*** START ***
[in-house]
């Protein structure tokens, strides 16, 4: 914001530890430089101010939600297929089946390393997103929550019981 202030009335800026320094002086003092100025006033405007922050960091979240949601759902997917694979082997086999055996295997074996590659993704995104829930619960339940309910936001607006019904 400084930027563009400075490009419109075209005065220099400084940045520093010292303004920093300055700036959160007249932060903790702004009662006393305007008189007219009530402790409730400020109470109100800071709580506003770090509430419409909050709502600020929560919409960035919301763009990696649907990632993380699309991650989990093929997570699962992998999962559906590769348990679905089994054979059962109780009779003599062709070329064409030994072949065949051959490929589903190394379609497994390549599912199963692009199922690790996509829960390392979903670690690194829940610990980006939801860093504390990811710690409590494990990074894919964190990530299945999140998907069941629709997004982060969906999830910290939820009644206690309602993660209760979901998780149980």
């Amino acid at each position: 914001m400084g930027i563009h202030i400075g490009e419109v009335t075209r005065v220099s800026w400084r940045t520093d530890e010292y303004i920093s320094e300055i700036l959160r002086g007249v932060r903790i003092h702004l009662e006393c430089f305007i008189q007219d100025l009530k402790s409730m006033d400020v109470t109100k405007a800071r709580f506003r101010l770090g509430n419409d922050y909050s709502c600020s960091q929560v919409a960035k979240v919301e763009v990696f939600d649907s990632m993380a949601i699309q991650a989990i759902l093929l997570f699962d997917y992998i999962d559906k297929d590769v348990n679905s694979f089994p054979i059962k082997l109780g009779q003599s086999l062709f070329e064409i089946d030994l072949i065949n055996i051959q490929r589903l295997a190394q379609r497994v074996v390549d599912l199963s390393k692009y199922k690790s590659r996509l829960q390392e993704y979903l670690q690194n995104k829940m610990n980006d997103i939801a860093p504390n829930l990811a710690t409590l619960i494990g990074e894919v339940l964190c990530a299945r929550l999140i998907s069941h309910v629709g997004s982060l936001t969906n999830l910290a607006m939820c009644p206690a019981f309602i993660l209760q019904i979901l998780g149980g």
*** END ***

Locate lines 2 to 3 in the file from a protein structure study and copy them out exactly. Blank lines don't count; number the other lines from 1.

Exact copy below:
């Protein structure tokens, strides 16, 4: 914001530890430089101010939600297929089946390393997103929550019981 202030009335800026320094002086003092100025006033405007922050960091979240949601759902997917694979082997086999055996295997074996590659993704995104829930619960339940309910936001607006019904 400084930027563009400075490009419109075209005065220099400084940045520093010292303004920093300055700036959160007249932060903790702004009662006393305007008189007219009530402790409730400020109470109100800071709580506003770090509430419409909050709502600020929560919409960035919301763009990696649907990632993380699309991650989990093929997570699962992998999962559906590769348990679905089994054979059962109780009779003599062709070329064409030994072949065949051959490929589903190394379609497994390549599912199963692009199922690790996509829960390392979903670690690194829940610990980006939801860093504390990811710690409590494990990074894919964190990530299945999140998907069941629709997004982060969906999830910290939820009644206690309602993660209760979901998780149980």
């Amino acid at each position: 914001m400084g930027i563009h202030i400075g490009e419109v009335t075209r005065v220099s800026w400084r940045t520093d530890e010292y303004i920093s320094e300055i700036l959160r002086g007249v932060r903790i003092h702004l009662e006393c430089f305007i008189q007219d100025l009530k402790s409730m006033d400020v109470t109100k405007a800071r709580f506003r101010l770090g509430n419409d922050y909050s709502c600020s960091q929560v919409a960035k979240v919301e763009v990696f939600d649907s990632m993380a949601i699309q991650a989990i759902l093929l997570f699962d997917y992998i999962d559906k297929d590769v348990n679905s694979f089994p054979i059962k082997l109780g009779q003599s086999l062709f070329e064409i089946d030994l072949i065949n055996i051959q490929r589903l295997a190394q379609r497994v074996v390549d599912l199963s390393k692009y199922k690790s590659r996509l829960q390392e993704y979903l670690q690194n995104k829940m610990n980006d997103i939801a860093p504390n829930l990811a710690t409590l619960i494990g990074e894919v339940l964190c990530a299945r929550l999140i998907s069941h309910v629709g997004s982060l936001t969906n999830l910290a607006m939820c009644p206690a019981f309602i993660l209760q019904i979901l998780g149980g």